He was right. In 1969, Andros’s Beavers went 6-4, their fifth consecutive winning season. By 1975, the end of his five-year contract, Oregon State had fallen to 1-10. He stayed on as Athletic Director for another 11 years, and Oregon State’s futility continued: they wouldn’t have another winning season until 1999.
In baseball, not a single player wore a mustache or a beard on the field between 1917 and 1971—Dick Allen’s muttonchops notwithstanding—although only certain teams, like the Yankees and Reds, had actual policies against facial hair. It wasn’t until 1968, the first year over 15 percent of Major League Baseball’s players were black and over 25 percent were men of color, that the league’s executives considered a league-wide ban on “mustaches, beards, and extreme sideburns.”
Ed Short, the Chicago White Sox GM, told the Associated Press, “Our concern was to keep the proper image of major league players before young fans especially.” Although MLB never instituted such a policy, there was concern baseball’s conservative white fanbase would react poorly to facial hair, whether it was worn as an expression of black power, anti-war sentiments, or general disobedience.
Generally speaking, though, highly paid professional baseball stars had enough leverage to win the right to wear their facial hair as they pleased. Reggie Jackson broke baseball’s facial hair trend in 1972 when he showed up to camp with a beard, stating he hadn’t shaved since his Athletics lost to the Orioles in the playoffs the year prior.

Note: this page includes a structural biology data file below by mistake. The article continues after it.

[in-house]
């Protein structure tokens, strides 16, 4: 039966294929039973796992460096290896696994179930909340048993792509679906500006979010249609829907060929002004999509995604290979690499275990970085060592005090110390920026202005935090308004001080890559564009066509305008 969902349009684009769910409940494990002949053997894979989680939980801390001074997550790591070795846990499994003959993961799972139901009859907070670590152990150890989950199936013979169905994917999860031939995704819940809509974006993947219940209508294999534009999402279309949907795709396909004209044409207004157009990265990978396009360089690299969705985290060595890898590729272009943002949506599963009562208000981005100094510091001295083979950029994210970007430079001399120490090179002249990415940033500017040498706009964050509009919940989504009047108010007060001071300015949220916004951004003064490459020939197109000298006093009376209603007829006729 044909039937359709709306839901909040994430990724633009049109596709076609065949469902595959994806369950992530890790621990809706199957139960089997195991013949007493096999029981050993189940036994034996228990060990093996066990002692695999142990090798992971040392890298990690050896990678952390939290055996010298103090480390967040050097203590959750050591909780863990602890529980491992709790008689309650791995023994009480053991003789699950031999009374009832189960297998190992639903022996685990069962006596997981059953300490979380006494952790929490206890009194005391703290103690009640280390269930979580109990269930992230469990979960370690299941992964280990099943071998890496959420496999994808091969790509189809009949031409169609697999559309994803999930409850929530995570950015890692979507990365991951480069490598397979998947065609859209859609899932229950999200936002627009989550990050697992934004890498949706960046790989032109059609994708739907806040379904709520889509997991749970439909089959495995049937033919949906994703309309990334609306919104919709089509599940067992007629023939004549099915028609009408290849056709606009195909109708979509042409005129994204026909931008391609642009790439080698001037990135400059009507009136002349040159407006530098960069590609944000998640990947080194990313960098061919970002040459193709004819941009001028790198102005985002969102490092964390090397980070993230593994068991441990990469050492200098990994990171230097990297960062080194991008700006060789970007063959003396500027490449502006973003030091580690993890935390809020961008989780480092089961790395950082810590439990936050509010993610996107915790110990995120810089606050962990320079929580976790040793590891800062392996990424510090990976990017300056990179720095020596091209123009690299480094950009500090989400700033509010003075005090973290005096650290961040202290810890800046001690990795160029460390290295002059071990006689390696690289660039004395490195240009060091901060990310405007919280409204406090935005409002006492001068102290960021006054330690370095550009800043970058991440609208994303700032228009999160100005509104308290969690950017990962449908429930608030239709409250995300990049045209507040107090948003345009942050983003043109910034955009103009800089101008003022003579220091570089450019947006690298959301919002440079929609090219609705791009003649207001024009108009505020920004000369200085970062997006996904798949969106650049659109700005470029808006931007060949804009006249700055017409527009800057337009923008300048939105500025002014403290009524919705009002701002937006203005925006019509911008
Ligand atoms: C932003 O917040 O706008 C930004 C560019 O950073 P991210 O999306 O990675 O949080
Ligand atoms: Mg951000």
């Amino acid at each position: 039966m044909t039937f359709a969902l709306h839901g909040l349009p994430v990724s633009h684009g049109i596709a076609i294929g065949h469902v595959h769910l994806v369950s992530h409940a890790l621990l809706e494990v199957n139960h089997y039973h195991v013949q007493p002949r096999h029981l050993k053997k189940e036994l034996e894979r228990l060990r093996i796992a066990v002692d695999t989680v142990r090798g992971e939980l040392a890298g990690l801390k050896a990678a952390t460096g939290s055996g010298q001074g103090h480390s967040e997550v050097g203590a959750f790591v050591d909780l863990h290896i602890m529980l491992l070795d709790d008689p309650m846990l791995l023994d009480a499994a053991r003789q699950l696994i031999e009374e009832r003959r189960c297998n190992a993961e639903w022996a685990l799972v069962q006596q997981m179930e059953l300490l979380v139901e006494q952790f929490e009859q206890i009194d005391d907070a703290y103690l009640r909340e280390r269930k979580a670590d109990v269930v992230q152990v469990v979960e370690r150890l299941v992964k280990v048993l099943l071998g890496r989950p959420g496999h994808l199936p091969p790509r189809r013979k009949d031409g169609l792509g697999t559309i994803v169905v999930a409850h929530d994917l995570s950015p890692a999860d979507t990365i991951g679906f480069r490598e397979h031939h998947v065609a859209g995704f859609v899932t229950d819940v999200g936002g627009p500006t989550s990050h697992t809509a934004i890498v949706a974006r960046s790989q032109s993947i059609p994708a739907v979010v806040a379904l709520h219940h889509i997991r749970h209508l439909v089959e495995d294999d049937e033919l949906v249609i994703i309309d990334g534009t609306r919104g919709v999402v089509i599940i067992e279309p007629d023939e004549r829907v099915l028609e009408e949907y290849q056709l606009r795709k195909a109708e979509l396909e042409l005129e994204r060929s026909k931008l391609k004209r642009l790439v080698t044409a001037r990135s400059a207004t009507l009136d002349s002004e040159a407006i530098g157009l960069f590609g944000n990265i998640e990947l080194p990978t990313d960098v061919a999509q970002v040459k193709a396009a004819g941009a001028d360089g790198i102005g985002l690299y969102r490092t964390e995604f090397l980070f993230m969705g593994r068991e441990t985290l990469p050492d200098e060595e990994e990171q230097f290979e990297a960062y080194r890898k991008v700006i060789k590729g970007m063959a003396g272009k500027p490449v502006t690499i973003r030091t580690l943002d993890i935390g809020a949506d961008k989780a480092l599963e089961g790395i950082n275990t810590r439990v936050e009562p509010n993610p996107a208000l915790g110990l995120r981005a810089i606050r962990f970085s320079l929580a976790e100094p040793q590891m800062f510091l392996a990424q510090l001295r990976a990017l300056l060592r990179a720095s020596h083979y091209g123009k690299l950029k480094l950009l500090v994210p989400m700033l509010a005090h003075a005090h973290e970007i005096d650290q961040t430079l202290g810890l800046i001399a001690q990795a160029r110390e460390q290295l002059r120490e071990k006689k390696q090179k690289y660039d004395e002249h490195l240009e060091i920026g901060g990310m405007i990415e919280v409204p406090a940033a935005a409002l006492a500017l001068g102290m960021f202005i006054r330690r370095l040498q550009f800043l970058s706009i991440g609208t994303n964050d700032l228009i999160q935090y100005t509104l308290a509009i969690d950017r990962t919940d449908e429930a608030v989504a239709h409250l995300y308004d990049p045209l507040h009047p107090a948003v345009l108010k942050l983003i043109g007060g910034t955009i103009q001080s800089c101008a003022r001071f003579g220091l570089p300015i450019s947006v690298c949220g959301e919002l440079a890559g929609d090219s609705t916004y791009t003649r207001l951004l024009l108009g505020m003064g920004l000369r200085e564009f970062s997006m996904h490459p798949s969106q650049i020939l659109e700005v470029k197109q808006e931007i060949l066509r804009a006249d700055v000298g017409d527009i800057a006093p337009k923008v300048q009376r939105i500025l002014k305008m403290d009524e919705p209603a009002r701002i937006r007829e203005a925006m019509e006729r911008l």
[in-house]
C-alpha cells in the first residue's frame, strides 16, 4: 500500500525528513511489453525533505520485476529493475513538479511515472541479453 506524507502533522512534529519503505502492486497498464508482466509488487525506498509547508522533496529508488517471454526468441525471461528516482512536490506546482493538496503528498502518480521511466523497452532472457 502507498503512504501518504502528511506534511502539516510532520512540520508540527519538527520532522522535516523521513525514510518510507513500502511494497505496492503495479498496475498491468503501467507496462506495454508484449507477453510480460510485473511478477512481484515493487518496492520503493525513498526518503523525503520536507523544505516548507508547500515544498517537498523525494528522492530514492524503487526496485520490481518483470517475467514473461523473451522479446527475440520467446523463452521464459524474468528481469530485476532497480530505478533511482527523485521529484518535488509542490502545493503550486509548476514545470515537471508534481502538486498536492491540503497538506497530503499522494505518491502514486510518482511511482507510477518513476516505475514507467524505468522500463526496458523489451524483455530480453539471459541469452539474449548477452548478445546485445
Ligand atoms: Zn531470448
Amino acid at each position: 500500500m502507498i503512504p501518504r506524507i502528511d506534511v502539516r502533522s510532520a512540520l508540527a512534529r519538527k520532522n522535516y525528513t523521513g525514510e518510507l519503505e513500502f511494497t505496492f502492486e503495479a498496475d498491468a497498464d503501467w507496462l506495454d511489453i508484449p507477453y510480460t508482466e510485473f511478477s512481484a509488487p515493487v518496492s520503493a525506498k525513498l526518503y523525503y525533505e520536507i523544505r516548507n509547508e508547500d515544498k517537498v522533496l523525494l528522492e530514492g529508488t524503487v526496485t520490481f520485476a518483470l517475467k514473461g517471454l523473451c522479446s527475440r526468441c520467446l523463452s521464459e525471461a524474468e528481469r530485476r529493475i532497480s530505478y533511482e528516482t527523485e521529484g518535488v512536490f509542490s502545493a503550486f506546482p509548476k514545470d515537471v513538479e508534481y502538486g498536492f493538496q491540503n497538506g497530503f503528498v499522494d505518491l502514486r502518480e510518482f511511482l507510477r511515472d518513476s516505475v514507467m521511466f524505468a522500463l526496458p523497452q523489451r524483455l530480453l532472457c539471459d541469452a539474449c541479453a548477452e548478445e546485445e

A’s owner Charlie Finley knew Jackson wouldn’t respond to a direct confrontation, and instead he went so far as to offer a $300 bonus to his players if they grew mustaches, hoping the non-conformist Jackson would be driven to shave. It backfired—the A’s facial hair became an integral part of their look as they dominated baseball throughout the early 1970s—but Finley managed to make the most of it, as he turned it into a successful marketing ploy with “Mustache Day” on Father’s Day 1972.
Perhaps influenced by the A’s brilliance in the 1970s—they won five straight American League West championships from 1971-1975 and three straight World Series from 1972-1974—most teams relaxed their facial hair policies when confronted with the prospect of losing a star or a free agent target. The Reds under noted racist owner Marge Schott held out until 1999, but even they relented to star power when they signed black slugger Greg Vaughn after he refused to shave his goatee.